He wouldn’t have been able to twist a thing.

What on earth were they afraid of
Saturday April 08th 2023, 10:01 pm
Filed under: Family,Food,History,Life

His migraine. So I ran off to Safeway to try to buy a leg of lamb for Easter, but there wasn’t much to be found but flapping tags and empty shelves. So I did what I could and yes that ham was, um, cute. Definitely for people who don’t like leftovers.

But he wanted it to be what he wanted it to be more than I’d realized, and after a few hours of psyching himself up and a quick toasted cheese sandwich each to keep us from shopping hungry we found ourselves heading for Costco quarter after 5. They close at 6 Saturdays, normally; today, turns out, they made it 7. Because customers.

Going to Costco on a Saturday is never my thing and going right before Easter Sunday was really not my thing and I simply wasn’t going to, but if he was that determined even while feeling like that then of course I would go with him.

And he found one!

A few goodies in the cart, a few practical items, and then I headed for the lines while he went looking for one last thing.

It felt odd. Most of the lines were now self-checkout, but a number of people were like me and wouldn’t use those. And yet…

Well if they’re not going to get in this one I certainly am, look how fast that woman is scanning things and her bagger is tag-teaming with her to speed it up. They’ve got this down! Wow, I’m going to look for them next time.

And yet.

Even though it kept becoming the shorter line, people were coming up, and in an echo of what I’d seen on approaching that I hadn’t quite put my finger on, were starting to turn in behind me and then abruptly pulling away into the other lines that were quite a bit longer, and at one point there were five people waiting there and there that I could see while my stuff was going onto the conveyer as they rang up the guy in front of me, and still nobody was getting behind me. And now another person coming up started to, took a look, and moved into one of the longer lines, too.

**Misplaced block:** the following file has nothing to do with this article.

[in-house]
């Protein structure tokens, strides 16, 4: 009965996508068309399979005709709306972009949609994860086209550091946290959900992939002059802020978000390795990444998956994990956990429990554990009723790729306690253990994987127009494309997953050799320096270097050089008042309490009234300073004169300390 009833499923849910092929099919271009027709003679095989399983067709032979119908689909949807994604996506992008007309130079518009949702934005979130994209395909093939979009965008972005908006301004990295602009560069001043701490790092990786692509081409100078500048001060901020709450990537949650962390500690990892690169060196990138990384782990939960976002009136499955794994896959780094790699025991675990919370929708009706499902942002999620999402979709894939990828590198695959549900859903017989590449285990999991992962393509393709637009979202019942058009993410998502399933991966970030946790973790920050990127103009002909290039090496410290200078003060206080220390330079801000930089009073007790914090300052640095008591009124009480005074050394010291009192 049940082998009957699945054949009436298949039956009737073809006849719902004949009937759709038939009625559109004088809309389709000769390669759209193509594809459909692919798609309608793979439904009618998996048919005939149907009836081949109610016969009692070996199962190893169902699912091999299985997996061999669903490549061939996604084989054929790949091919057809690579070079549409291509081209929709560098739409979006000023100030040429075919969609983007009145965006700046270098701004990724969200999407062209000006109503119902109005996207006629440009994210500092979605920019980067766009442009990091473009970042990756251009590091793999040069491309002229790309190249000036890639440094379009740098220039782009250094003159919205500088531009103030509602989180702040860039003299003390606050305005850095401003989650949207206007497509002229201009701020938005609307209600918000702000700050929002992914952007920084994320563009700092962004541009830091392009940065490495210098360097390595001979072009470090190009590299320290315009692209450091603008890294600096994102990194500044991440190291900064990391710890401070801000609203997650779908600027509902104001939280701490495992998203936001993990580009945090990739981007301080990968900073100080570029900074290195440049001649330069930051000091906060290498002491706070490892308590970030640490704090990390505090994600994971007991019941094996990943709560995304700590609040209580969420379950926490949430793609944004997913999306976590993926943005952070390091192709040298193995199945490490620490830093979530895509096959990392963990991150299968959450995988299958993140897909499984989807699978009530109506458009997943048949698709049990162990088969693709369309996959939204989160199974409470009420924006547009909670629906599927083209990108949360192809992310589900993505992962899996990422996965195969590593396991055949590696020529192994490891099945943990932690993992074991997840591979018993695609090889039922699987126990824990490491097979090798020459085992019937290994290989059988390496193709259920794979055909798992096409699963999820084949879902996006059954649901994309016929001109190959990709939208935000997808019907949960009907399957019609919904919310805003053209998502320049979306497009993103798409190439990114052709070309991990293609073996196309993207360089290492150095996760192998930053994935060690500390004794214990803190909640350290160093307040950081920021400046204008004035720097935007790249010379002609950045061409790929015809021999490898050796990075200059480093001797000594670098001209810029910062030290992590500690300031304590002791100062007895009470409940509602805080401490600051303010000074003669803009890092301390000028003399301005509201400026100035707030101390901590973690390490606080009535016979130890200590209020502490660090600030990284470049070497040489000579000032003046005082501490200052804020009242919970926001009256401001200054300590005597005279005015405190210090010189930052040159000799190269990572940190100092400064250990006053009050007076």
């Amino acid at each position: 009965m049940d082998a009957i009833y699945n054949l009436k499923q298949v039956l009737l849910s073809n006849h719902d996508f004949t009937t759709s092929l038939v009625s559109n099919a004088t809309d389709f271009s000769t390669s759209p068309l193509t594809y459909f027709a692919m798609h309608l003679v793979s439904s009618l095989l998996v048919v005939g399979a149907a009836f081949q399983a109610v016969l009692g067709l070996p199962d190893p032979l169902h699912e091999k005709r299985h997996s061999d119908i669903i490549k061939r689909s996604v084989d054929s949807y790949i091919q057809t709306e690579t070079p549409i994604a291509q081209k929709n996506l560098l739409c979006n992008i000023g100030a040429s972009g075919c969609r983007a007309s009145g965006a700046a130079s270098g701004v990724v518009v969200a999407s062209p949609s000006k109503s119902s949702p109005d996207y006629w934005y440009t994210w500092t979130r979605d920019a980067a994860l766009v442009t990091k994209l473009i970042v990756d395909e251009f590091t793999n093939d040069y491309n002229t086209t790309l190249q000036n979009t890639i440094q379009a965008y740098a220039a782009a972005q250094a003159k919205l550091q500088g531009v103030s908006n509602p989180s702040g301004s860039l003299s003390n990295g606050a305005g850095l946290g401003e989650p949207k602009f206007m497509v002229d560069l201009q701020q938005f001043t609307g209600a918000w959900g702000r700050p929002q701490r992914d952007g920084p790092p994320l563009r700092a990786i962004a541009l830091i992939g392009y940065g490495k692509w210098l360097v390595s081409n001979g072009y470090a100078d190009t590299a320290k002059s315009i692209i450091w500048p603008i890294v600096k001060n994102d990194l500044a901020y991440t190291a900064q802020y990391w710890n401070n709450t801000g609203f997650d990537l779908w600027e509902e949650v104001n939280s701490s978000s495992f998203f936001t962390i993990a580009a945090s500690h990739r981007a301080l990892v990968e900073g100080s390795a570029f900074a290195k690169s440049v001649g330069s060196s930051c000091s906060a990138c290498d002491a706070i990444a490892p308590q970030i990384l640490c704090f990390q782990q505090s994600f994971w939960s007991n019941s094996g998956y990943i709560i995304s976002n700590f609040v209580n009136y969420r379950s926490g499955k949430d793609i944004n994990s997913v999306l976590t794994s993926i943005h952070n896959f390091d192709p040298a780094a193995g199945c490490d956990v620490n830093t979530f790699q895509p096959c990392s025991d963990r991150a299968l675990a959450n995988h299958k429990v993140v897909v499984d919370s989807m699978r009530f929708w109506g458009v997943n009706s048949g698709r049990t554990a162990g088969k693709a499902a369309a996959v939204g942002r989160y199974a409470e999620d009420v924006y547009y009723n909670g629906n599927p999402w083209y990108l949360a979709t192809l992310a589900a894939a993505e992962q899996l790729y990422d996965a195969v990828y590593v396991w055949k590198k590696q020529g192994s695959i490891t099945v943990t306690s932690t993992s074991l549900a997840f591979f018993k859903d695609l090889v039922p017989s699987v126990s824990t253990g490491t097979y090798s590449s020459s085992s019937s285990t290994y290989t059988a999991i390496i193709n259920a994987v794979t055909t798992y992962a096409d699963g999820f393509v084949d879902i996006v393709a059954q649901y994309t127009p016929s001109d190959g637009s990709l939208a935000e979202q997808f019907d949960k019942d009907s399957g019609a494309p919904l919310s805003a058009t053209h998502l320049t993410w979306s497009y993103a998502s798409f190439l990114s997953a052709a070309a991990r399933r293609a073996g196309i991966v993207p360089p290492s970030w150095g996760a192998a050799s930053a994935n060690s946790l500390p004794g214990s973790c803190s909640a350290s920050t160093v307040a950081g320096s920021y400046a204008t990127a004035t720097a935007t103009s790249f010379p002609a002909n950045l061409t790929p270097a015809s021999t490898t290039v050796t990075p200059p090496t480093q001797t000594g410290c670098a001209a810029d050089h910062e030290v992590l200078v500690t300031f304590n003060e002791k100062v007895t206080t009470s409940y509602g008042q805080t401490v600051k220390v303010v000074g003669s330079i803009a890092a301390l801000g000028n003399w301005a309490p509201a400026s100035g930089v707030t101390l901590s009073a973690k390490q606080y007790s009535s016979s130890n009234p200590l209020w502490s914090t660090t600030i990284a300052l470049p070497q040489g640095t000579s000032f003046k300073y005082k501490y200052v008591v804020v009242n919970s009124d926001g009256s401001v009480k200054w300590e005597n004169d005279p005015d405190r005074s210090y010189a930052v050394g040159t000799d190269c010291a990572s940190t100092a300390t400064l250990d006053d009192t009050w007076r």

The clerk was an older heavier black woman. The young bagger was mixed race and part black.

And the people who turned away out of her line after they saw her, every single one of them was Asian.

This is not to stereotype. This is to report what I saw. Note that the guy in front of me was Asian. But it took me straight back to the college American history class where the professor said that one of the things about immigration to the US over the centuries is that unless they were black, every newcomer had someone they could punch down at and wrongly think they were better than. (Edited in the morning to add by way of explanation, 64% of the local Asian population are immigrants, and by their accents at least some of these were.)

Finally, a Hispanic man turned in behind me, quite happy to somehow snag the short line on such a day.

She was checking me out now. I had to do something. I made a point of looking her in the eyes and saying, “You are amazing. You are so fast. Thank you!”

I saw in that moment that she’d been keeping it all in check but at those kind words and the noticing implied behind them, she suddenly nearly burst into tears and she thanked me, the  bagger thanked me, too. We could have given each other a hug on the spot if the counter hadn’t been in the way.

I left wishing them a happy Easter and meant it as fervently as I ever have (even while thinking, I should have said and Passover and Ramadan, too, since they all come together this year and you never know.) They both wished me one as well, and clearly meant it, too. I felt befriended.

I know I’m choir-preaching here, but, man, just go love one another. What else matters? I wanted to tell those people who made their bigotry visible how much they were missing out on because that is one gracious, lovely woman there who was trying her best to give them a better day in the one way given her to do so, and the young man, too.